By Peter Finocchiaro
December 1, 2010
Luxury brands hoping for greater legal support for combating the sale of counterfeit goods online were dealt a blow as the United States Supreme Court declined to hear Tiffany & Co.’s trademark infringement lawsuit against eBay to effectively place the onus of counterfeit enforcement on brands.
The Second Circuit Court of Appeals had previously ruled that manufacturers are responsible for reporting cases of trademark infringement to eBay. The ruling will make it harder for luxury brands to combat counterfeiting online as sites that allow third-party sales account for tens of billions of dollars in commerce each year, according to one legal expert.
“What the Supreme Court has done by refusing to hear the appeal is place the onus on brands as opposed to Web sites hosting or providing counterfeit sales, “said Mark Rosenberg, intellectual property attorney at Sills Cummis & Gross PC, New York.
“The Appeals Court decision basically says that if eBay is not aware of the infringement, they cannot be held liable for the counterfeiting, which is relatively simplistic,” he said.
“EBay has not affirmative duty to see what’s going on – it’s silly.”
Tiffany originally filed its suit against eBay in 2004, seeking damages for the sale of counterfeit goods on the auction site.
A U.S. district court found that eBay could not be held accountable because it did not intentionally induce anyone to infringe upon Tiffany’s trademark and because it lacked specific knowledge of infringement by any seller, according to Andy Lustigman, attorney at law and principal of The Lustigman Firm, New York.
Sills, Cummis & Gross’ Mr. Rosenberg said that eBay could conceivably develop an algorithm to detect suspicious items for sale based on the presence of keywords such as “faux” or “replica.”
However, the court ruling stops short of mandating such screening tactics.
EBay would likely lack the expertise to determine the presence of a counterfeit even if it did inspect every good on its site, according to Mr. Lustigman.
Therefore, the trademark holder has to report infringement in order to legally oblige a Web site hosting such sales to remove the item in question.
EBay has argued that Tiffany’s legal challenges were not motivated by the threat of counterfeiting on the Web site, but by the prospect of legitimate branded items generating revenue for merchants in the second-hand market.
The online auction brand also noted that the Second Circuit Court of Appeals and the trail court found that it exceeds legal requirements for fighting the sale of counterfeits on its Web site.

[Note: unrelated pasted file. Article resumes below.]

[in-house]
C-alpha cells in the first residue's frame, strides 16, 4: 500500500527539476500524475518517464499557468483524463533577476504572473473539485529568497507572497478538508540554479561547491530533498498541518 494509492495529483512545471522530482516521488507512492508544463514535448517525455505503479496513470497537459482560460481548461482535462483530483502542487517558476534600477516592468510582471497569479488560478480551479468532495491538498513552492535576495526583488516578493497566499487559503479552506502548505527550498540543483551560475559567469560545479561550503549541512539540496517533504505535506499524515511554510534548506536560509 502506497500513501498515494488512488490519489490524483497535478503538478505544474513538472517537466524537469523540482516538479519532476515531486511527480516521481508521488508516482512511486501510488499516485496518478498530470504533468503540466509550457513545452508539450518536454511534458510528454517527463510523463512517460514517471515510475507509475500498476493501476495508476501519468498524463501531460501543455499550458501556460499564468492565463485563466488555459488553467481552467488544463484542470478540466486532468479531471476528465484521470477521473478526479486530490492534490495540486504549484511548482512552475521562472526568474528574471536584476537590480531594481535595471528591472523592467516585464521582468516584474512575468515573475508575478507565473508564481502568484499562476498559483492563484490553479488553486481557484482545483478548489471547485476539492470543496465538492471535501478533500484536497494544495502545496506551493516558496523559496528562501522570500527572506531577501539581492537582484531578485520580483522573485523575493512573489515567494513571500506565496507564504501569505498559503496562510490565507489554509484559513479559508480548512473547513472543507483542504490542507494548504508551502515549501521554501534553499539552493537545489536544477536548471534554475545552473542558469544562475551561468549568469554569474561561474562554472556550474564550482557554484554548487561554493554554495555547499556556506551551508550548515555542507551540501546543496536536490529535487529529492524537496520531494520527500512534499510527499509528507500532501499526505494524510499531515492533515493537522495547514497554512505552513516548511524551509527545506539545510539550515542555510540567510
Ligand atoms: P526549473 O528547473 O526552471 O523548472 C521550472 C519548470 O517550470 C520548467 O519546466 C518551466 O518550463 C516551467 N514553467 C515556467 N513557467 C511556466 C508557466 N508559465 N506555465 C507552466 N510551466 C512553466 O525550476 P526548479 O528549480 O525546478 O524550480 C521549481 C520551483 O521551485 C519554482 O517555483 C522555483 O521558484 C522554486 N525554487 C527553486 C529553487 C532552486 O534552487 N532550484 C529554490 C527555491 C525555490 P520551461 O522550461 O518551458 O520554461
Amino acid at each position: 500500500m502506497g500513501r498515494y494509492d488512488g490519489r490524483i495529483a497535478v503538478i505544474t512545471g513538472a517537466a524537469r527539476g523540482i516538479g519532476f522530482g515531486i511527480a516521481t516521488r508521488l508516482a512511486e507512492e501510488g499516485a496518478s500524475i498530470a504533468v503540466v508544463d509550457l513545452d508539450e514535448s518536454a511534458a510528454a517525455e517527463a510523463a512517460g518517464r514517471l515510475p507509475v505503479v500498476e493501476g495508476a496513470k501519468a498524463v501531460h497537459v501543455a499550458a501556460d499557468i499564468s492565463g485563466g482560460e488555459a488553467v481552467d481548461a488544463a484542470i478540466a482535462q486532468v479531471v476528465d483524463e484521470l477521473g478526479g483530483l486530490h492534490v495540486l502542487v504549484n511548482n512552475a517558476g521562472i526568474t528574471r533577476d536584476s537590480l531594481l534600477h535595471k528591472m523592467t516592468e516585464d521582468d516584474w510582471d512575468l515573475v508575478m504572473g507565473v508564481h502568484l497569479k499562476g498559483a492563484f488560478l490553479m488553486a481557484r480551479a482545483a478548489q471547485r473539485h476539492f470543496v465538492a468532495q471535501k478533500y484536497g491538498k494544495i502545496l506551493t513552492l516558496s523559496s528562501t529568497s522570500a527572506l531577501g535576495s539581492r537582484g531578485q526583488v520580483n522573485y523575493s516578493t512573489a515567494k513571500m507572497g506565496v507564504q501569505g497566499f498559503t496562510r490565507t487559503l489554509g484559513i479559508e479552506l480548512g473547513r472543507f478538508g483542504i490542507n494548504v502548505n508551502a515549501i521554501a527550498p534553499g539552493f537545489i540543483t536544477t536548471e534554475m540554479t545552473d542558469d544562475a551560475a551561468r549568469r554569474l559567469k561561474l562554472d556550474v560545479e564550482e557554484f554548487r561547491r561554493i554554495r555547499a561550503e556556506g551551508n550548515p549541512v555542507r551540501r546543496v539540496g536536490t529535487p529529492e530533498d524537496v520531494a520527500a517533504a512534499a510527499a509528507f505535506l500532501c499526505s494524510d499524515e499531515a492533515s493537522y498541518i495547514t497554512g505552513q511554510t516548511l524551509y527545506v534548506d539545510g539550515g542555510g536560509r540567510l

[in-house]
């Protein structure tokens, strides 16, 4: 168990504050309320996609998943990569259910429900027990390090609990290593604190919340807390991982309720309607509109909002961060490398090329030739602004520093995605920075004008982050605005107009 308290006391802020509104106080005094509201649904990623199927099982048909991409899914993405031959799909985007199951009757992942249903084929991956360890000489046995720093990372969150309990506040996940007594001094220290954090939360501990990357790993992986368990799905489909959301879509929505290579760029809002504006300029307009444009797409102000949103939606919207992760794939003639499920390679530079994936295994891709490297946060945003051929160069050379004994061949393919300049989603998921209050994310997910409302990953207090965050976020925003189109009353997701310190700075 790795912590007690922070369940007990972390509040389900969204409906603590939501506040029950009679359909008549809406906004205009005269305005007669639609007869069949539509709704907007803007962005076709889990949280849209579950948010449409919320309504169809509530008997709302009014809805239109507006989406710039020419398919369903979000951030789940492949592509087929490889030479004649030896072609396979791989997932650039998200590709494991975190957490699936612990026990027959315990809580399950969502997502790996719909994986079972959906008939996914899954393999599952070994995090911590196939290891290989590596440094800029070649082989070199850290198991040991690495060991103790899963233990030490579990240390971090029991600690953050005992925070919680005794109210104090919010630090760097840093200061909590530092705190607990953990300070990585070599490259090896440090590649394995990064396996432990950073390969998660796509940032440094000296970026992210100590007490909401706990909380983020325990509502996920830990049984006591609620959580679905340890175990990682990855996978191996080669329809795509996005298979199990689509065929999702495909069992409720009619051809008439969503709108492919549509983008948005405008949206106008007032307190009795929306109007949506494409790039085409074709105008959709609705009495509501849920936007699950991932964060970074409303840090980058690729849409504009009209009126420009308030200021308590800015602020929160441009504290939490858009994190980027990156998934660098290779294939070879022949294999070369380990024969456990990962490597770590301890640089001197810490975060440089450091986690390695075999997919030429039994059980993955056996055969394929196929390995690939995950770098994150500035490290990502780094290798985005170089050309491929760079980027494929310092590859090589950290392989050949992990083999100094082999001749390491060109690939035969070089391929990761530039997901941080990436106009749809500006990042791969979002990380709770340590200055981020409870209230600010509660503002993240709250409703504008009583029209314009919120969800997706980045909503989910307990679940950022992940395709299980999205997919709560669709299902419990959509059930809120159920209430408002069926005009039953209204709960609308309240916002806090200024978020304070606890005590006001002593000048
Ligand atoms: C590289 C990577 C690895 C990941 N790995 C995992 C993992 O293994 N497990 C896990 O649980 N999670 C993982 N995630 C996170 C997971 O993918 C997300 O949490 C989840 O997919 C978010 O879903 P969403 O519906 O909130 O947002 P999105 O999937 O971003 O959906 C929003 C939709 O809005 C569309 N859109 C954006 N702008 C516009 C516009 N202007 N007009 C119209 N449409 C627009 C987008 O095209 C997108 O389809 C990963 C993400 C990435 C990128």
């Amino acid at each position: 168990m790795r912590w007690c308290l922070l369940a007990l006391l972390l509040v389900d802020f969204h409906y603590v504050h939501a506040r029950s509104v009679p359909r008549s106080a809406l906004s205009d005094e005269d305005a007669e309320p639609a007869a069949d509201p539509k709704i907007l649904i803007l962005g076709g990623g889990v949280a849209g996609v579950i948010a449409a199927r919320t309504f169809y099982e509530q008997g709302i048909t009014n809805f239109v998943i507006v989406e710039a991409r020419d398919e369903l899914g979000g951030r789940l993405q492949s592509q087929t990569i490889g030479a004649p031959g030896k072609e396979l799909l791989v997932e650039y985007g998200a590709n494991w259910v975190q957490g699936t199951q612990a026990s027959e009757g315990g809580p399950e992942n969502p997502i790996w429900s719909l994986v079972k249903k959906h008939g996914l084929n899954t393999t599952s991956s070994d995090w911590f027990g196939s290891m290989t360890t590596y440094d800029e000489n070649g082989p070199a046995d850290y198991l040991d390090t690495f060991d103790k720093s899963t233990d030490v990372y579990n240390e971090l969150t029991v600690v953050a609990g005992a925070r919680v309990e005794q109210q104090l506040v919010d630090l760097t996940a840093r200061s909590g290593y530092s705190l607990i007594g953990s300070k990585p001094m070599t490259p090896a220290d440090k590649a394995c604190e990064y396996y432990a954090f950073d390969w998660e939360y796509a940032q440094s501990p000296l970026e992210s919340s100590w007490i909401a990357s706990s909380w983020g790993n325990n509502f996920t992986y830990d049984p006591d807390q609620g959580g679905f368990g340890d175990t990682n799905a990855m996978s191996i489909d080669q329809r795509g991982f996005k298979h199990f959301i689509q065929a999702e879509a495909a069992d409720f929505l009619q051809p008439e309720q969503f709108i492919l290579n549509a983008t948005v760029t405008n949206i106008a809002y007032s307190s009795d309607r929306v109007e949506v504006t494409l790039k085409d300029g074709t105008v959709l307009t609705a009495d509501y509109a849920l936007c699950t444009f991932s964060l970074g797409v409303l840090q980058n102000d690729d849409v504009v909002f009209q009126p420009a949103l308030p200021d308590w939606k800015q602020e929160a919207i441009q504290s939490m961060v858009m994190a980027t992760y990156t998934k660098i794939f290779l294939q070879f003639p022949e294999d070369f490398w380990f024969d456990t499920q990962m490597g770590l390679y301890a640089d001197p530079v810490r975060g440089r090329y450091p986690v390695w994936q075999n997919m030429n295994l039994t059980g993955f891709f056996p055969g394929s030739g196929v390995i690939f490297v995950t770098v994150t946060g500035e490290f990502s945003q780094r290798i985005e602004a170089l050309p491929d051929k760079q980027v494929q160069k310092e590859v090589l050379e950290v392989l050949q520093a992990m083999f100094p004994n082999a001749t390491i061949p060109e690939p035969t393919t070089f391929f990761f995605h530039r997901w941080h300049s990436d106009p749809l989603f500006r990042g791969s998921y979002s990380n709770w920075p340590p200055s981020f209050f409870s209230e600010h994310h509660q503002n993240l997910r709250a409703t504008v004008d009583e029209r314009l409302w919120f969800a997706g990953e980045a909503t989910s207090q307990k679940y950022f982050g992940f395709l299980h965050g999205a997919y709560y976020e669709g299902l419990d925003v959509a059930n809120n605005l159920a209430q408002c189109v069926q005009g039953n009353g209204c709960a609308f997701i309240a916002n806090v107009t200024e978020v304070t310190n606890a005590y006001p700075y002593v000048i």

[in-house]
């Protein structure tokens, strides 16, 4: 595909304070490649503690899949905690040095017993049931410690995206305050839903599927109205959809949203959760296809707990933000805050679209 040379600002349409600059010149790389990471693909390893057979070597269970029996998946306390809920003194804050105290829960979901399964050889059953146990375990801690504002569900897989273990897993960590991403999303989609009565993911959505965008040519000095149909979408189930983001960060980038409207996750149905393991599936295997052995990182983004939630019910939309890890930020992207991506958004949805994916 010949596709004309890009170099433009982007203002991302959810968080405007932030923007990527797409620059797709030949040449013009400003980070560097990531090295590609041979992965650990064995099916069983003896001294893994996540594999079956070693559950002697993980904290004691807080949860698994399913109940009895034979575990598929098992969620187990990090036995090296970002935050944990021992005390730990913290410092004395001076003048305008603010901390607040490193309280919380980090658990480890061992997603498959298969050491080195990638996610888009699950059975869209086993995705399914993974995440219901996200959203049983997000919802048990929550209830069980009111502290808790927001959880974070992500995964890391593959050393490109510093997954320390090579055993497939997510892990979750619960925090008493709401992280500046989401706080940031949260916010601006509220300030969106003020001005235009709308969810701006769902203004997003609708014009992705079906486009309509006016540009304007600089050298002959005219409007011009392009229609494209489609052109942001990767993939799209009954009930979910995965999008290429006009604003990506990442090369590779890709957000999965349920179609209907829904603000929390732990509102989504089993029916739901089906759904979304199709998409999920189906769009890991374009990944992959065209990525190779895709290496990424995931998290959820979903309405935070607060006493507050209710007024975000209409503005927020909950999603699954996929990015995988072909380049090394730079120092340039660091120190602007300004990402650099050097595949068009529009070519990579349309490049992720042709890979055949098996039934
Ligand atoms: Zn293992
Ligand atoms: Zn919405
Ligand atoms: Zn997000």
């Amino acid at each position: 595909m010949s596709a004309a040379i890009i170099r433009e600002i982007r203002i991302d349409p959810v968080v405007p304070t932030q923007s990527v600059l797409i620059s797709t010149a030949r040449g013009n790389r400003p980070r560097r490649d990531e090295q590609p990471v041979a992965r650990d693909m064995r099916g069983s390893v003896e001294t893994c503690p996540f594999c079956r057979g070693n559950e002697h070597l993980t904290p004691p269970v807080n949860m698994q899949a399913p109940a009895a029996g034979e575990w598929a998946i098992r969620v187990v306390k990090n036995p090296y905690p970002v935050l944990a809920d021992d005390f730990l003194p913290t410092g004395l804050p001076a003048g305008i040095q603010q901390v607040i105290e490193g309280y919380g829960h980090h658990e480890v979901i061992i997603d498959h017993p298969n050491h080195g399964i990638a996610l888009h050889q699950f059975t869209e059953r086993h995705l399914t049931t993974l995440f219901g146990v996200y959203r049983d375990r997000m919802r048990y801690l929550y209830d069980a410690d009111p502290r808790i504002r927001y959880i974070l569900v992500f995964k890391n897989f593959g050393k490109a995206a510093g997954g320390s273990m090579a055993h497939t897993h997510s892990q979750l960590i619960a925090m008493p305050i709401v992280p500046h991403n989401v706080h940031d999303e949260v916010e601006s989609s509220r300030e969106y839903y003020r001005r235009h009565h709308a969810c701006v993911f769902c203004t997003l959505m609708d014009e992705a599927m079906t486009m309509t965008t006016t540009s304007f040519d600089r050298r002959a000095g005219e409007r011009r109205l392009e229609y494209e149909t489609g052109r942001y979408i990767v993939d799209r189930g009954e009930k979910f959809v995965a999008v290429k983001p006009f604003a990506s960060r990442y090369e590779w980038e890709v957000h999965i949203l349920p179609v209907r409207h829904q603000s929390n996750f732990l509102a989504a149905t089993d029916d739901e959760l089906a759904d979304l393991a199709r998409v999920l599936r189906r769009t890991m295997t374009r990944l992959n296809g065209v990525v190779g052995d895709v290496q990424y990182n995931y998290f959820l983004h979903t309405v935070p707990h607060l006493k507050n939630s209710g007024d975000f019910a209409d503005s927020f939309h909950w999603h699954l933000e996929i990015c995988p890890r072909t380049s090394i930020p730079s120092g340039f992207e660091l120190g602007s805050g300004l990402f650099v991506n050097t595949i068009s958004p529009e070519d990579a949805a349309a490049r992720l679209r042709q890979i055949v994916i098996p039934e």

How to counteract counterfeits?
Web sites that allow third-party sales such as eBay and Amazon account for tens of billions of dollars in commerce each year.
Which begs the question: How can luxury manufacturers protect their brand equity and minimize the impact of counterfeit sales on such Web sites if the law places the burden of enforcement in their hands?
One solution is to do the actual grunt work of policing the sites in question and proactively investigate potential cases of infringement and counterfeiting.
“Luxury goods marketers must be vigilant in policing Internet sales of their products and to notify the parties that are facilitating the transactions of counterfeit products,” Mr. Lustigman said.
“Brands should be signing up for product alerts on major Internet sellers such as eBay, and inspecting the listings to determine if a product advertised appears to be genuine, taking into account the description, country of origin, quantity being offered, the distribution channel and other similar indicia,” he said.
“If a brand becomes aware that a product being listed in counterfeit, it should affirmatively notify the Internet seller of the infringement.”
However, another solution could be to increase the brand’s visibility and commerce presence on the Internet.
The issue of counterfeiting and trademark infringement arose in the first place in part because luxury brands have been so slow to adopt strong digital positions, according to Milton Pedraza, CEO of the Luxury Institute, New York.
By expanding out their presence on the Internet with fully realized ecommerce strategies, while leveraging channels such as social media to galvanize brand advocates against countefeiting practices.
“Luxury brands should be aggressive online,” Mr. Pedraza said. “It’s good for combating counterfeiting, [as well as] great commerce and what consumers want.”